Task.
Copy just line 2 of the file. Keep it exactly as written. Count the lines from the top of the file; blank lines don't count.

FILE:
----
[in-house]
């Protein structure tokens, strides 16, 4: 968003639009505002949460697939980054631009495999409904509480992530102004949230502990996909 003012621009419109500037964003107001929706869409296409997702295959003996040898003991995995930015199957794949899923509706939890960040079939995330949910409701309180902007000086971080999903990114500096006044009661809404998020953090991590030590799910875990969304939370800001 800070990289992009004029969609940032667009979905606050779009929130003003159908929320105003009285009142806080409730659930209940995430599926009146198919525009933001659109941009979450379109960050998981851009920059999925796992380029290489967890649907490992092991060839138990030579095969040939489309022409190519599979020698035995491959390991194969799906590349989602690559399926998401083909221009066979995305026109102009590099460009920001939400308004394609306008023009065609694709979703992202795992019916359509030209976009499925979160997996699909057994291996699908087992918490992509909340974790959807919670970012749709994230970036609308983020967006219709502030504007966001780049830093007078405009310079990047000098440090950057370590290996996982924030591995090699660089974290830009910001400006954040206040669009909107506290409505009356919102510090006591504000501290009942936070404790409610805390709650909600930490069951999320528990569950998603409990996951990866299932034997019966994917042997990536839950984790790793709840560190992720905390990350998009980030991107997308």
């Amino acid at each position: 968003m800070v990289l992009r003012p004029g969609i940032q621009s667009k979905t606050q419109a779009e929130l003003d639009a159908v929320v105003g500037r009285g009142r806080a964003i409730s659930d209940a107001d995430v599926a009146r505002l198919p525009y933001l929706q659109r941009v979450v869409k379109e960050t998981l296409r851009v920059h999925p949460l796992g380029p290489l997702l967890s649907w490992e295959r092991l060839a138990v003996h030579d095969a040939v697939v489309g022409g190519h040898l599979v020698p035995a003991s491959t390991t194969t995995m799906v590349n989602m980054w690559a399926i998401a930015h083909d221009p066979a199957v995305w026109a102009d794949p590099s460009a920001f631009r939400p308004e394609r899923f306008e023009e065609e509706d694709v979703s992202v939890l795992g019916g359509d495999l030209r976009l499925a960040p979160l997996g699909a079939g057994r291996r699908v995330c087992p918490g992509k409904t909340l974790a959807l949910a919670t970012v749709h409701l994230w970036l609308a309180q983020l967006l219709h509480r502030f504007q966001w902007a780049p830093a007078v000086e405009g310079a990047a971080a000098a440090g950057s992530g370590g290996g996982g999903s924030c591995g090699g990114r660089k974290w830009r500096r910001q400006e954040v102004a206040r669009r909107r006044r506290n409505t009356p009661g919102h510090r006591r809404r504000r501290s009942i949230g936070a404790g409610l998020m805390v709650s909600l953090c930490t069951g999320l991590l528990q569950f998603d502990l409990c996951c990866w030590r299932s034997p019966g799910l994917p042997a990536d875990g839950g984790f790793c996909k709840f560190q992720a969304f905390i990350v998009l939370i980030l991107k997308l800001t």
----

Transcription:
């Protein structure tokens, strides 16, 4: 968003639009505002949460697939980054631009495999409904509480992530102004949230502990996909 003012621009419109500037964003107001929706869409296409997702295959003996040898003991995995930015199957794949899923509706939890960040079939995330949910409701309180902007000086971080999903990114500096006044009661809404998020953090991590030590799910875990969304939370800001 800070990289992009004029969609940032667009979905606050779009929130003003159908929320105003009285009142806080409730659930209940995430599926009146198919525009933001659109941009979450379109960050998981851009920059999925796992380029290489967890649907490992092991060839138990030579095969040939489309022409190519599979020698035995491959390991194969799906590349989602690559399926998401083909221009066979995305026109102009590099460009920001939400308004394609306008023009065609694709979703992202795992019916359509030209976009499925979160997996699909057994291996699908087992918490992509909340974790959807919670970012749709994230970036609308983020967006219709502030504007966001780049830093007078405009310079990047000098440090950057370590290996996982924030591995090699660089974290830009910001400006954040206040669009909107506290409505009356919102510090006591504000501290009942936070404790409610805390709650909600930490069951999320528990569950998603409990996951990866299932034997019966994917042997990536839950984790790793709840560190992720905390990350998009980030991107997308």